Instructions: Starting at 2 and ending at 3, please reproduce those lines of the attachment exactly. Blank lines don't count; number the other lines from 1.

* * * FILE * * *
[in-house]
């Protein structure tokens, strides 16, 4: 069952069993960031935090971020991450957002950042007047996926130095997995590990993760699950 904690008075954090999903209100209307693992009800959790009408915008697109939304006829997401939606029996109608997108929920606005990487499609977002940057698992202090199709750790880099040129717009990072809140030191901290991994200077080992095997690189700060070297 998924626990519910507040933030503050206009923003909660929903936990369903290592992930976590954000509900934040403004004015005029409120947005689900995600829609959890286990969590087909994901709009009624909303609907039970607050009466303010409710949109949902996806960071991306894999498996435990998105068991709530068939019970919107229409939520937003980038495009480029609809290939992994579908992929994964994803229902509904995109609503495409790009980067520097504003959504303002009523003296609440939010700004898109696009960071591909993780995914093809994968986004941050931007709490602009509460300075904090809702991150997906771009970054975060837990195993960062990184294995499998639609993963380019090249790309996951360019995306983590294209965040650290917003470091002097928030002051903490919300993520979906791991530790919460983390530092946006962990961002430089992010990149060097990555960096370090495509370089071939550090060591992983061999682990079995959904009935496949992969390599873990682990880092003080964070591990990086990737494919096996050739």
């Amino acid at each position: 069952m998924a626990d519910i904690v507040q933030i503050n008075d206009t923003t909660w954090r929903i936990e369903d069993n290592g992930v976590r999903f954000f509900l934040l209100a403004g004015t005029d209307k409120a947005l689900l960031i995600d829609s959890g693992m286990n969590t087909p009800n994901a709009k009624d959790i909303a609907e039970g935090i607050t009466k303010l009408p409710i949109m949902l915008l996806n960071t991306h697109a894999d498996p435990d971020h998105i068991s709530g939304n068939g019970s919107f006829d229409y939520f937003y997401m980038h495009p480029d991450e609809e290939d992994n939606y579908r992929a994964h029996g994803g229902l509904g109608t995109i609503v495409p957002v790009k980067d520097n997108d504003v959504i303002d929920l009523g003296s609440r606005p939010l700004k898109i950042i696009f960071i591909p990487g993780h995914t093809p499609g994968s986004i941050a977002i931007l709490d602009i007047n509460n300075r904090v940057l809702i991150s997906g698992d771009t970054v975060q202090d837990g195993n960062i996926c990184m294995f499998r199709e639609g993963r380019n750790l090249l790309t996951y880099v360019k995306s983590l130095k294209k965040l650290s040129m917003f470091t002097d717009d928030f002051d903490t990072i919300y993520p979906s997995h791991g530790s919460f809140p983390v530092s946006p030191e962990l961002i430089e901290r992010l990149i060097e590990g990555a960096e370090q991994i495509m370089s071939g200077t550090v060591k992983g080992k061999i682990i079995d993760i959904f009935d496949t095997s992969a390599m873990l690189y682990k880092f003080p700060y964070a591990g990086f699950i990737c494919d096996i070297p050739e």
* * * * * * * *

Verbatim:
């Protein structure tokens, strides 16, 4: 069952069993960031935090971020991450957002950042007047996926130095997995590990993760699950 904690008075954090999903209100209307693992009800959790009408915008697109939304006829997401939606029996109608997108929920606005990487499609977002940057698992202090199709750790880099040129717009990072809140030191901290991994200077080992095997690189700060070297 998924626990519910507040933030503050206009923003909660929903936990369903290592992930976590954000509900934040403004004015005029409120947005689900995600829609959890286990969590087909994901709009009624909303609907039970607050009466303010409710949109949902996806960071991306894999498996435990998105068991709530068939019970919107229409939520937003980038495009480029609809290939992994579908992929994964994803229902509904995109609503495409790009980067520097504003959504303002009523003296609440939010700004898109696009960071591909993780995914093809994968986004941050931007709490602009509460300075904090809702991150997906771009970054975060837990195993960062990184294995499998639609993963380019090249790309996951360019995306983590294209965040650290917003470091002097928030002051903490919300993520979906791991530790919460983390530092946006962990961002430089992010990149060097990555960096370090495509370089071939550090060591992983061999682990079995959904009935496949992969390599873990682990880092003080964070591990990086990737494919096996050739």
């Amino acid at each position: 069952m998924a626990d519910i904690v507040q933030i503050n008075d206009t923003t909660w954090r929903i936990e369903d069993n290592g992930v976590r999903f954000f509900l934040l209100a403004g004015t005029d209307k409120a947005l689900l960031i995600d829609s959890g693992m286990n969590t087909p009800n994901a709009k009624d959790i909303a609907e039970g935090i607050t009466k303010l009408p409710i949109m949902l915008l996806n960071t991306h697109a894999d498996p435990d971020h998105i068991s709530g939304n068939g019970s919107f006829d229409y939520f937003y997401m980038h495009p480029d991450e609809e290939d992994n939606y579908r992929a994964h029996g994803g229902l509904g109608t995109i609503v495409p957002v790009k980067d520097n997108d504003v959504i303002d929920l009523g003296s609440r606005p939010l700004k898109i950042i696009f960071i591909p990487g993780h995914t093809p499609g994968s986004i941050a977002i931007l709490d602009i007047n509460n300075r904090v940057l809702i991150s997906g698992d771009t970054v975060q202090d837990g195993n960062i996926c990184m294995f499998r199709e639609g993963r380019n750790l090249l790309t996951y880099v360019k995306s983590l130095k294209k965040l650290s040129m917003f470091t002097d717009d928030f002051d903490t990072i919300y993520p979906s997995h791991g530790s919460f809140p983390v530092s946006p030191e962990l961002i430089e901290r992010l990149i060097e590990g990555a960096e370090q991994i495509m370089s071939g200077t550090v060591k992983g080992k061999i682990i079995d993760i959904f009935d496949t095997s992969a390599m873990l690189y682990k880092f003080p700060y964070a591990g990086f699950i990737c494919d096996i070297p050739e």